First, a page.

The duties performed in any public office, when you come to take the amount which requires to be cut down, fall under three heads. The first is under the head of Returns ordered by Parliament; the second is investigations, very intricate at times, which, at some time or other, have been ordered by the Treasury; the third is business which existing or previous Secretaries of State have ordered to be undertaken as matters of policy. With regard to the first head, I can assure your Lordships that many of these Returns ordered by Parliament are of forty, sixty, eightly, and one hundred years standing. I will not say that they have never been reviewed, but they have never been effectively reduced. With regard to the investigations ordered by the Treasury, I have no doubt that the Treasury themselves would forgo them if they were brought to their notice. Nobody has any idea how far the system can go of carrying on work ordered for quite a different purpose, and now entirely unnecessary, unless he has served in a public office.

I remember having a striking little fact brought to my notice once when I was trying to find out the facts in reference to a medical report that the health of the Guards quartered in London was very much impaired by the amount of night sentry duty. I asked the Commander-in-Chief to make an investigation to see whether all these sentries were really necessary for the proper protection of the Sovereign, and whether some did not date from a period when buildings had to be protected for some special purpose. When he brought me the report—which, by the way, showed a very large reduction—there came to my notice from the Intelligence Department a fact which showed that we were not the only people who went astray in matters of this kind. It was a case from Russia where an Empress had noted a particular flower in the centre of a garden plot at one of the palaces and told the gardeners not to touch the flower until it withered. For fear the Imperial mandate should be neglected a sentry was put on to patrol this particular spot. One hundred and forty years later somebody inquired whether it was because of Nihilists or for some other reason that this particular part of the palace gardens required to be so carefully guarded. It was then discovered that for 140 years, night and day, a man had tramped up and down there, although the purpose which had to be served had passed away in a few days.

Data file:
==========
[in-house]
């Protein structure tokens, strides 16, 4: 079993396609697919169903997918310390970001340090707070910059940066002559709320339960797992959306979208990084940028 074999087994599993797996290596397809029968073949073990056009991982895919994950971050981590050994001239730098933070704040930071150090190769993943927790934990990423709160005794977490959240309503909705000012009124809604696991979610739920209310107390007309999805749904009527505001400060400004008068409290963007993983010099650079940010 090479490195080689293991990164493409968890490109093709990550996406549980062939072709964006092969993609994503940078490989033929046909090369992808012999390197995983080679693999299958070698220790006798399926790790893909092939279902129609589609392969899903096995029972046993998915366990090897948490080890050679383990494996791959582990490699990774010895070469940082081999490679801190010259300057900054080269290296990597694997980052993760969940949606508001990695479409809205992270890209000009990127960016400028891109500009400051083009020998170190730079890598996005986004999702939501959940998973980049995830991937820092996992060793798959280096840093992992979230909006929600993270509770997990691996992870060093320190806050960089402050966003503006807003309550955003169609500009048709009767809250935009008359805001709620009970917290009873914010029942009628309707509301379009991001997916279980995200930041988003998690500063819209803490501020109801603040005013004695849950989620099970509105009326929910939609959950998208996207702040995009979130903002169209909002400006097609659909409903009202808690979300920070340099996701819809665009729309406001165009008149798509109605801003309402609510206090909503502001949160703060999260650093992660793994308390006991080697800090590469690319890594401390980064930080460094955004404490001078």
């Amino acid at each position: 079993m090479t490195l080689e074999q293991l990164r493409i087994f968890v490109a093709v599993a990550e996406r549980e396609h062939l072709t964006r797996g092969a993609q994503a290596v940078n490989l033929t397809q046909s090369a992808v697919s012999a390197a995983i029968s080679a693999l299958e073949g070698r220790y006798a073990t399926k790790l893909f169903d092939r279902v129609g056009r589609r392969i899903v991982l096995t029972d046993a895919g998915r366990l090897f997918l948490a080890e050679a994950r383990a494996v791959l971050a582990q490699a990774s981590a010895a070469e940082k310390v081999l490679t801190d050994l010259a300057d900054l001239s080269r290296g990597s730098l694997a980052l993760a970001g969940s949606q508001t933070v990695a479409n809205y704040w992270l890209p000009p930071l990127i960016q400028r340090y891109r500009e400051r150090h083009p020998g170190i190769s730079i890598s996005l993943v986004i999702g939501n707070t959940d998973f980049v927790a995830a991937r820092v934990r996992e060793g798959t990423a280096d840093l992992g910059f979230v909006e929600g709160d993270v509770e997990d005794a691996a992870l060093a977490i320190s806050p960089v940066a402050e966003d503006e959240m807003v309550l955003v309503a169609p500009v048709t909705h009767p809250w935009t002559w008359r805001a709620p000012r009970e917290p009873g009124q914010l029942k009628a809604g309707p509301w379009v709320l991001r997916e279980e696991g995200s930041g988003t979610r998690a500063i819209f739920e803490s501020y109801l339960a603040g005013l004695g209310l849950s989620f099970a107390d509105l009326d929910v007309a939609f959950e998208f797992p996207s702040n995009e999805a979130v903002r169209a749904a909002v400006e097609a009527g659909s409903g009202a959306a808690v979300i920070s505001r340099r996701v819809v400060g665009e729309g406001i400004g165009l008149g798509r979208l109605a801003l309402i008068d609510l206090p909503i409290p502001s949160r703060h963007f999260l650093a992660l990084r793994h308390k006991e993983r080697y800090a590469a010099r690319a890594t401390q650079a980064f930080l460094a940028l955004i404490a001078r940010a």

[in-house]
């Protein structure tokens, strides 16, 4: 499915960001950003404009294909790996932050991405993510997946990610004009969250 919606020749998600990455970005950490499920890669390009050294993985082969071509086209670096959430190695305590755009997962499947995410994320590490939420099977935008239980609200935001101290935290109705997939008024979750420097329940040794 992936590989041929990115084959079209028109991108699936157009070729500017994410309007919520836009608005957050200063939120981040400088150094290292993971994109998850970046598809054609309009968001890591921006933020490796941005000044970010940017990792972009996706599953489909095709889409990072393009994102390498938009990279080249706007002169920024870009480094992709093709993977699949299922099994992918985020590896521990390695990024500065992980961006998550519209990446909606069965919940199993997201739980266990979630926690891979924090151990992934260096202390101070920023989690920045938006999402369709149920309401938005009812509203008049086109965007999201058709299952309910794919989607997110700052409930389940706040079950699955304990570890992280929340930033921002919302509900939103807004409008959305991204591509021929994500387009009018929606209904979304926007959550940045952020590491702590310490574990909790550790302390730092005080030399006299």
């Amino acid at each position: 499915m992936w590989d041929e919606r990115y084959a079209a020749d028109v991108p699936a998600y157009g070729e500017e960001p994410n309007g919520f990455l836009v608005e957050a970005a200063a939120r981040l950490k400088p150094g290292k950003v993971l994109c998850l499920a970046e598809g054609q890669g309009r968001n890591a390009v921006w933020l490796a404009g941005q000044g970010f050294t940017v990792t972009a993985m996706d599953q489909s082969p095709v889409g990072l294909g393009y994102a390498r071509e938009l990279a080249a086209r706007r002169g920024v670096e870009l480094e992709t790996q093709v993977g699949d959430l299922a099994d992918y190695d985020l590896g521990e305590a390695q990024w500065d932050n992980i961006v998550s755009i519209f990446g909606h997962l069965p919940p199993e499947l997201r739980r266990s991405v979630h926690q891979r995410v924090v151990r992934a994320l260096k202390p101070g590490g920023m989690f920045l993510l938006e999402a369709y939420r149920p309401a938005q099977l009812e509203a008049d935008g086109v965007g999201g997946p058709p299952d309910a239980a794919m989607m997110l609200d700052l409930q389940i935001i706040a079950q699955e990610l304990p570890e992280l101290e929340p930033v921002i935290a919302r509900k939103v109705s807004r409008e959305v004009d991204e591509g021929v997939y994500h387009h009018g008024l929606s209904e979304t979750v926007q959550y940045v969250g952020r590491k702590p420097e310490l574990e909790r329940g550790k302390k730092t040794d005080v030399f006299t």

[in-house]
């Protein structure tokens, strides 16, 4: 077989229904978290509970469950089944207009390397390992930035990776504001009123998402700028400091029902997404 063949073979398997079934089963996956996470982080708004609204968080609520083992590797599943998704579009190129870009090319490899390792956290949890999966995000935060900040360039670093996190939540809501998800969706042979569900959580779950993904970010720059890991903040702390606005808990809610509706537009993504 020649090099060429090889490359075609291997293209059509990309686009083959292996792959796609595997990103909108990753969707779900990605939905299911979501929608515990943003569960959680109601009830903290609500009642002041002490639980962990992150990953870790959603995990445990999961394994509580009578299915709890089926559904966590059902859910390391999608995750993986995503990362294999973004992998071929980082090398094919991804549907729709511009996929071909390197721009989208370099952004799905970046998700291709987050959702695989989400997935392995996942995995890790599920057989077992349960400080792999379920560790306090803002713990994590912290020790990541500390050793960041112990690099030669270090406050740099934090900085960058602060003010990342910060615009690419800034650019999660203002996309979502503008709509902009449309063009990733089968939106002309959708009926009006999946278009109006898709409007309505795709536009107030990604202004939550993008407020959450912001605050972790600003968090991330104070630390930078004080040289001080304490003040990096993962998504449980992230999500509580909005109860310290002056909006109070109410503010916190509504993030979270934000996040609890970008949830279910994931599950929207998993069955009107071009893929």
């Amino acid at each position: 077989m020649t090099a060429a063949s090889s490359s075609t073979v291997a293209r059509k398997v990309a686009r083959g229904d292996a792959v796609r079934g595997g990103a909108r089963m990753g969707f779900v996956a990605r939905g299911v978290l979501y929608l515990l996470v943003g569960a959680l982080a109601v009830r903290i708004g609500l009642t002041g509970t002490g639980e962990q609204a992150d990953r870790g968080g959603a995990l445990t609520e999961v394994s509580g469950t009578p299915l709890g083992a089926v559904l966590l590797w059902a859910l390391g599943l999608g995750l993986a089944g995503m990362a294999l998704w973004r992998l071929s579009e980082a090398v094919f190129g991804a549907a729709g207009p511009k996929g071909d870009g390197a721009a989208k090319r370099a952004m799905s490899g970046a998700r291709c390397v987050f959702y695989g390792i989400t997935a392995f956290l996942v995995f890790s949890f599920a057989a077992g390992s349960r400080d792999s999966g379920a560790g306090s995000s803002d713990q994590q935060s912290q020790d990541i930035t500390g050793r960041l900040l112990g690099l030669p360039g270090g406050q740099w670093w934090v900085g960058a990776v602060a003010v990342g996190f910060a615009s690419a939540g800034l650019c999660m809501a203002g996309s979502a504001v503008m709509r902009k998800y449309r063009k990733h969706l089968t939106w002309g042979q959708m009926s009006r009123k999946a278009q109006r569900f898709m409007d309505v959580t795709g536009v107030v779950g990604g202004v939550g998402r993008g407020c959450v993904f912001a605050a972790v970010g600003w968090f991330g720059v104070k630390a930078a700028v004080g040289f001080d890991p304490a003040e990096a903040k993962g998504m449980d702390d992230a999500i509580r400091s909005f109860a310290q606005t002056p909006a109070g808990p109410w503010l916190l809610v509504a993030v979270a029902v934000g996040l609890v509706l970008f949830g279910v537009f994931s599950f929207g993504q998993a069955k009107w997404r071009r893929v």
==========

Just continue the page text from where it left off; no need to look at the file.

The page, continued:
Your Lordships will find in every public office matters, not perhaps such as that to which I have just referred but matters that are completely out of date and yet are still being carried on as though they were vital to the country. My noble friend can rest assured that he will find other things that will astonish him. Within the last fortnight I have learned from a very old public servant that in one Department it is not a question of finding men to do the work but of finding work for the men to do. The heads of the Department have voluntarily banded themselves into a small committee to find the necessary work in order to employ the men. That is one case. Then a few days ago somebody spoke to me with great interest on this question of economy, and said: "Within the last few days I met a young fellow, a very nice and very energetic young man, belonging to a well-known public Department. I asked him how it was possible that he could extend his luncheon hour from one o'clock to three o'clock every day. He replied: 'Well, the trouble is that I should get into bad odour in the Department if I went back before three o'clock because they have so much difficulty in finding me anything to do.'" There is a vast economy to be effected by reducing the work and by insisting that clerks should be transferred to another Department if there is not work for them to do in the Department in which they now are.